allows the rearrangement of adipocytes into the correct 3D organization. Providing a blood supply on which fat cells are extremely dependent creates an optimal in vivo environment to promote fat implantation. This approach is completely autologous and immediately employed without any type of in vitro preconditioning or media complement. In a series of in vitro studies, it has been demonstrated that PRP increases fat cells survival rate and stem cells differentiation.28, 31 Nakamura et al & showed that fat graft survival rates are significantly increased in rats.32 And finally, several clinical cases have been reported to improve wound healing by association of fat grafting with PRP.33 There is also some successful cases of facial reconstruction with fat grafting and PRP.34 This association has recently been also described for aesthetic cases.35
Fat grafting with PRP technique
First of all, patients must be assessed correctly during initial consultation. Volume loss occurs in various patterns according to its cause; diffuse volume loss after massive weight loss is different from localized volume loss only in nasolabial, infraorbital region or lips due to aging. Skin texture and thickness is another point to be evaluated before treatment. Patient information is very important because the agreement between patient’s expectation and the result that can be offered by the treatment is a warranty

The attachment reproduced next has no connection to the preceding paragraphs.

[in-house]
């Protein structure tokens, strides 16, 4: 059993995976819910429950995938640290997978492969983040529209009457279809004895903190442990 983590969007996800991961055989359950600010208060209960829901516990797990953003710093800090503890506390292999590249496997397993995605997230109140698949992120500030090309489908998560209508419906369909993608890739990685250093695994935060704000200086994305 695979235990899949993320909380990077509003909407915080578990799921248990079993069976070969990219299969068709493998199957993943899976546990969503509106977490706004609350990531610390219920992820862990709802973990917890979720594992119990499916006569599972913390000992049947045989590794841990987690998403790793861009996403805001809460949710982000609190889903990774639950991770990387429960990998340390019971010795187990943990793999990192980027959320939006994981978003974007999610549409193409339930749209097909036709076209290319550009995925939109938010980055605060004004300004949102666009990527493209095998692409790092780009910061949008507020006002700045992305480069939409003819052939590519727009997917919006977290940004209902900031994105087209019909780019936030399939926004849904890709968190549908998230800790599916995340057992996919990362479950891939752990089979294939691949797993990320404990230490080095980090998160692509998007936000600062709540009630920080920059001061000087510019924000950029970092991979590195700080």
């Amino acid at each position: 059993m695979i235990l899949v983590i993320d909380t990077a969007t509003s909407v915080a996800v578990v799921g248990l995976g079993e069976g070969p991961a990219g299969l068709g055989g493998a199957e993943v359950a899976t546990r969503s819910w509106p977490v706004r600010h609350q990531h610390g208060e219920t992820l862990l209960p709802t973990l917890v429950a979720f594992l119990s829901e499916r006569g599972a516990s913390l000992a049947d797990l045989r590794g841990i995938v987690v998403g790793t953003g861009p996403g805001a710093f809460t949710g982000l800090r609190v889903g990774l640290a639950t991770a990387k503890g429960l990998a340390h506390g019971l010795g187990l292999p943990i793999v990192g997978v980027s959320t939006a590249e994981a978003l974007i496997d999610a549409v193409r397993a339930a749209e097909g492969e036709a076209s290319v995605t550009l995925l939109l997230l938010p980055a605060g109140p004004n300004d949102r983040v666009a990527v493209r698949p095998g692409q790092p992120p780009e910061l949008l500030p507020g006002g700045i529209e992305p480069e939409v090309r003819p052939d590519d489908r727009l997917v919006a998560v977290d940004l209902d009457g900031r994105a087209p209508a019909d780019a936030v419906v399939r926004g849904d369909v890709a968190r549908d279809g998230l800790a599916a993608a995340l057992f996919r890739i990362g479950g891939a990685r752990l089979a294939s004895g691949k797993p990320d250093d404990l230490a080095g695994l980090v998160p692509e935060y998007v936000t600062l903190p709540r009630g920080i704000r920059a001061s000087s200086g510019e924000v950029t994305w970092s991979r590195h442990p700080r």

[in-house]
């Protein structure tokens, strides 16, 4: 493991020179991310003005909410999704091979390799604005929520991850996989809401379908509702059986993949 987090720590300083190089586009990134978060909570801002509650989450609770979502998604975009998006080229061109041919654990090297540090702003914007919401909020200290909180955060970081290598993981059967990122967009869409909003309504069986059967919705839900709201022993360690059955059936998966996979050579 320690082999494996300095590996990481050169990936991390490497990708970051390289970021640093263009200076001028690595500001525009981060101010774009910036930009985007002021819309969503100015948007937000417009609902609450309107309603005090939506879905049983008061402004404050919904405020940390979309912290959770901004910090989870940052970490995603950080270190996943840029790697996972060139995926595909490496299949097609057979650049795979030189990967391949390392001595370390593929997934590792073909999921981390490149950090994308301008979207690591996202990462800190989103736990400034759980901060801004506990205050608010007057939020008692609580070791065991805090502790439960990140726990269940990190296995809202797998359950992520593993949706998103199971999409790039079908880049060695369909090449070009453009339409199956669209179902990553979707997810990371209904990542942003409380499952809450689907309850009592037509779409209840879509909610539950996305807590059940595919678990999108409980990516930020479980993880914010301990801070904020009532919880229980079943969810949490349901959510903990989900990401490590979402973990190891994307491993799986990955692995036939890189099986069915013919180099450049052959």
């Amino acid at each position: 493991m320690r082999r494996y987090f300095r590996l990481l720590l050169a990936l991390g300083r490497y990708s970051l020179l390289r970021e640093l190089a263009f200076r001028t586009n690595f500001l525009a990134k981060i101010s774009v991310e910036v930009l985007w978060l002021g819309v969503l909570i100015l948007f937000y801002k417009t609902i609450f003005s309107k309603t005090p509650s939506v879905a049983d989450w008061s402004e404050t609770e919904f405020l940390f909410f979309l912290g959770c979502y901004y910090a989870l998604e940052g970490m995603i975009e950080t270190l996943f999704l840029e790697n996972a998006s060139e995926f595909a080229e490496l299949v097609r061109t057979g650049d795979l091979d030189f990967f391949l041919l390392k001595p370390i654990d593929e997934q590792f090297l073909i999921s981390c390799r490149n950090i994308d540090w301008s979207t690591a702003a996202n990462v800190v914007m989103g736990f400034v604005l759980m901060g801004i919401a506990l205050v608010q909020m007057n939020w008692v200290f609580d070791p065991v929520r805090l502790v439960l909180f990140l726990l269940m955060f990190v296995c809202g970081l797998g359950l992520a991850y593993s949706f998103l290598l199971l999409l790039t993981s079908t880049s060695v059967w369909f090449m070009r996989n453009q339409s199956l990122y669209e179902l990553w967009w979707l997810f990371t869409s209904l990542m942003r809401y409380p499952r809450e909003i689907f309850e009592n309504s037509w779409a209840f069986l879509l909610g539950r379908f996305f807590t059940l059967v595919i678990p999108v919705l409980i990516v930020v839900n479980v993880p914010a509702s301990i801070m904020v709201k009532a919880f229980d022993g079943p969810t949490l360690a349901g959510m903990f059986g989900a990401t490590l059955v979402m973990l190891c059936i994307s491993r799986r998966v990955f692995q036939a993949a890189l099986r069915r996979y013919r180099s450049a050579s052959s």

of satisfaction. Adipocytes have short lifespans once removed from the body, and they do not react well to excessive handling, refrigeration or major trauma during tissue collection or processing. The fat graft resorption is the main drawback 36,37 which could
be dramatically reduced by using good technique. The method described by Coleman advances the principle that the fat transplants have to survive and be revascularized, Coleman et al, recommends a small quantity of fat injection in fine layers15 to increase
the proportion of fat graft surface area to receptor bed. The total procedure could be realized with local or general anaesthesia, according to patient/physician preference and the importance of fat volume previewed to be grafted.
The most common donor site in clinical practice is the abdomen, but the fat could be harvested from any location that presents adequate non-fibrous fat flank, thigh, medial knee which is patient-specific, and dependent on patient/physician preference. There is no compelling evidence regarding harvest site and efficacy of fat grafting.38 Fat Harvesting Adipocyte viability decreases with increasing negative suction pressure.39 Thus, mechanical liposuction by machine should be avoided (~500 mlHg), and only manual harvesting offers a satisfied fat graft quality.40 Low pressure vacuum, created by a 2cc withdrawing plunger of a 10 ml Luer Lock® syringe, gives the best result.